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A New Approach to Historic Buildings

The nonprofit Falmouth Preservation Alliance looks to purchase and redevelop significant sites.

By Sean F. Driscoll 
CAPE COD TIMES

Falmouth, MA – A new nonprofit aims to maintain Falmouth’s history by encouraging smart redevelopment of historic properties that might otherwise be demolished.

The Falmouth Preservation Alliance was born after a series of losses and near-misses across town. Several people had been considering ways to intervene before historic properties were sold to developers; eventually, they joined forces to form the alliance, according to Barbara Weyand, the group’s president.

Just as a land trust preserves open space from development, the Falmouth Preservation Alliance would buy properties of historic significance before they face a wrecking ball.

But unlike a land trust, the properties wouldn’t be kept untouched for all time, Weyand said.

“We are not developing a series of historical museums,” she said. “That is not the goal.”

Instead, the alliance wants to encourage historically appropriate ways for developers to restore and reuse buildings, she said. The goal would be to have properties in the trust back in the private sector.

“We are trying to be business friendly,” she said. “We view historical preservation as being directly related to business, in that we can provide business opportunities for a myriad of categories that could be involved in the restoration. If we preserve the character of the town, we can improve the economy of the town.”

The most recent of Falmouth’s historic preservation crises was the Elm Arch Inn, one of the oldest surviving inns on the Cape.

The five-bay, two-and-a-half story wood frame structure was built about 1810 in the style of Colonial and early Federal periods and was the home of a Falmouth sea captain, Silas Jones. In 1911, it was turned into an inn. Its historical significance stems from the growth of Falmouth’s tourism economy, according to Preservation Massachusetts, a statewide nonprofit that promotes historic building and landscape preservation.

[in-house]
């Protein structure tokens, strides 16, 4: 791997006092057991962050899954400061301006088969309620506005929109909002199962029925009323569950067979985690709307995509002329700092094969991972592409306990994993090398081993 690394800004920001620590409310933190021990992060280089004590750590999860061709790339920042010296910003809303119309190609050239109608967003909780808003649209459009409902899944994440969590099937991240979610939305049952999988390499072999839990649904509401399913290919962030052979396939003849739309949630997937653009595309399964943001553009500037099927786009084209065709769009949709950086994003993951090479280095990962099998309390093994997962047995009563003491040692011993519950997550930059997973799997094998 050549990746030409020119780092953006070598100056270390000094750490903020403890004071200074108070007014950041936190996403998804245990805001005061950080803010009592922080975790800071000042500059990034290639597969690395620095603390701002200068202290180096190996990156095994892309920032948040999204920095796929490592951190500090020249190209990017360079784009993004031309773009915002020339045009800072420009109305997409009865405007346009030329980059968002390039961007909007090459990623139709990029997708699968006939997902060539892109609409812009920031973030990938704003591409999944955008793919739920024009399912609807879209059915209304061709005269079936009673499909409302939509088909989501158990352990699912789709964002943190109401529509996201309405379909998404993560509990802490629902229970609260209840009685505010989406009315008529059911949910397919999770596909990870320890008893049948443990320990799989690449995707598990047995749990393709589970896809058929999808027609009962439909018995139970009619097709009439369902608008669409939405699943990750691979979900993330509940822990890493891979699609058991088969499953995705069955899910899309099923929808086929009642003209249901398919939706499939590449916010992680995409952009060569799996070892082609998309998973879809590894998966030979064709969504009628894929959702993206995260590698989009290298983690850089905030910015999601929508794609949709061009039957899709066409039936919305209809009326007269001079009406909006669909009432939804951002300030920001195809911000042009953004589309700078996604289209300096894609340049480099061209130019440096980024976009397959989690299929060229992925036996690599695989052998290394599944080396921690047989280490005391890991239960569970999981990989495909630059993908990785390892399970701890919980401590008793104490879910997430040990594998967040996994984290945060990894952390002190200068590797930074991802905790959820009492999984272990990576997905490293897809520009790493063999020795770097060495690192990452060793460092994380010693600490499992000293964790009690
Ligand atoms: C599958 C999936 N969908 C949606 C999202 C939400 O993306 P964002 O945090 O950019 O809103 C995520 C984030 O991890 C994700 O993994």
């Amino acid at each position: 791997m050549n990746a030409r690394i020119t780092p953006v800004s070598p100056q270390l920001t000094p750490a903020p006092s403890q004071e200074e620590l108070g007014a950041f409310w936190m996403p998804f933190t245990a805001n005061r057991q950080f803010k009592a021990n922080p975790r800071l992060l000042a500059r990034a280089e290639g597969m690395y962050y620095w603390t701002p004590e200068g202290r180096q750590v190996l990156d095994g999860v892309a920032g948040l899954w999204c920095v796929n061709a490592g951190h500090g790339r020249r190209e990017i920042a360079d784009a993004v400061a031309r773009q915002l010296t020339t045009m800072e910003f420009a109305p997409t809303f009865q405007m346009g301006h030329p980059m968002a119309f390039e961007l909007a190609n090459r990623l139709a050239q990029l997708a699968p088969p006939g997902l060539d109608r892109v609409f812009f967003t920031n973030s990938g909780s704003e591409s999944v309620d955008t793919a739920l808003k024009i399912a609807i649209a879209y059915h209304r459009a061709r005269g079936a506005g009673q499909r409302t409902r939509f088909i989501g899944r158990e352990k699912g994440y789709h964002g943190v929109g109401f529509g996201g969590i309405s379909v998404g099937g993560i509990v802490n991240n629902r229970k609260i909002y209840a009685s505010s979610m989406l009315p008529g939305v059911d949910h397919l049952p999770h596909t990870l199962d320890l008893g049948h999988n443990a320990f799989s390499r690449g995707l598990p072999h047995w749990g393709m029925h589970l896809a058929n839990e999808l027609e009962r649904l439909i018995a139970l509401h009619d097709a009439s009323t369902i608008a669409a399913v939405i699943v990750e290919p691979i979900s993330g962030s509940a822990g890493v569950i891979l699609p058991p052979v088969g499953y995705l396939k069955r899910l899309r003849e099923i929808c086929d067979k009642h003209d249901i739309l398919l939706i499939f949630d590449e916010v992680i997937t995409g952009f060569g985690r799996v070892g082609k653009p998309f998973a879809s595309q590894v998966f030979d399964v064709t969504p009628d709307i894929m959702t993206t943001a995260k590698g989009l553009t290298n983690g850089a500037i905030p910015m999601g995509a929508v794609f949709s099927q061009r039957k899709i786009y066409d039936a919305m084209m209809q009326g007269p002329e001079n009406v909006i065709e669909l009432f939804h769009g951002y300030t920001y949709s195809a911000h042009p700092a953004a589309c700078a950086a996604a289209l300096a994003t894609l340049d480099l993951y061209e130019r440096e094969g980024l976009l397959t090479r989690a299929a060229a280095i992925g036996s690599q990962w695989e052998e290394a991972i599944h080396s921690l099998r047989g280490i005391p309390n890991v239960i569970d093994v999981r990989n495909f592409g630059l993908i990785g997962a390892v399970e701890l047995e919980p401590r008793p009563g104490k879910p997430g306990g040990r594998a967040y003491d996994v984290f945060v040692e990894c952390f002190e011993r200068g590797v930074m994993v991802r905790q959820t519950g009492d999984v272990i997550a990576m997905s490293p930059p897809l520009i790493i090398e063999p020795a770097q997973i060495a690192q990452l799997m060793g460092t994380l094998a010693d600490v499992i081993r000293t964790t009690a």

The inn’s license expired in April and a development company, Wald Management, submitted plans to the town to tear down the 24,000-square-foot structure and build three duplex condominium units in its place.

The plan was met with ferocious opposition from residents who feared that the loss would further erode Falmouth’s historic character. Wald Management eventually withdrew its application, after the Falmouth Historical Commission referred the matter to the Cape Cod Commission, which has the power to review projects that affect historic preservation.

In August, the commission voted to accept the referral, which would have delayed Wald’s plans for months.

Preservation Massachusetts recently put the Elm Arch Inn on its Most Endangered Historic Resources list, which it has maintained since 1993 to highlight endangered historic properties across the state.

The Falmouth Preservation Alliance isn’t close to making its first purchase but Weyand said that rather than wait until a chunk of fundraising had been done, the group’s leaders wanted to go public and start building name recognition. Its first projects will be educational, and could include letting owners of historic homes know about programs to help with renovations.

“It will be a long process of increasing education and involvement,” Weyand said. “We’re trying to ease into the town fabric."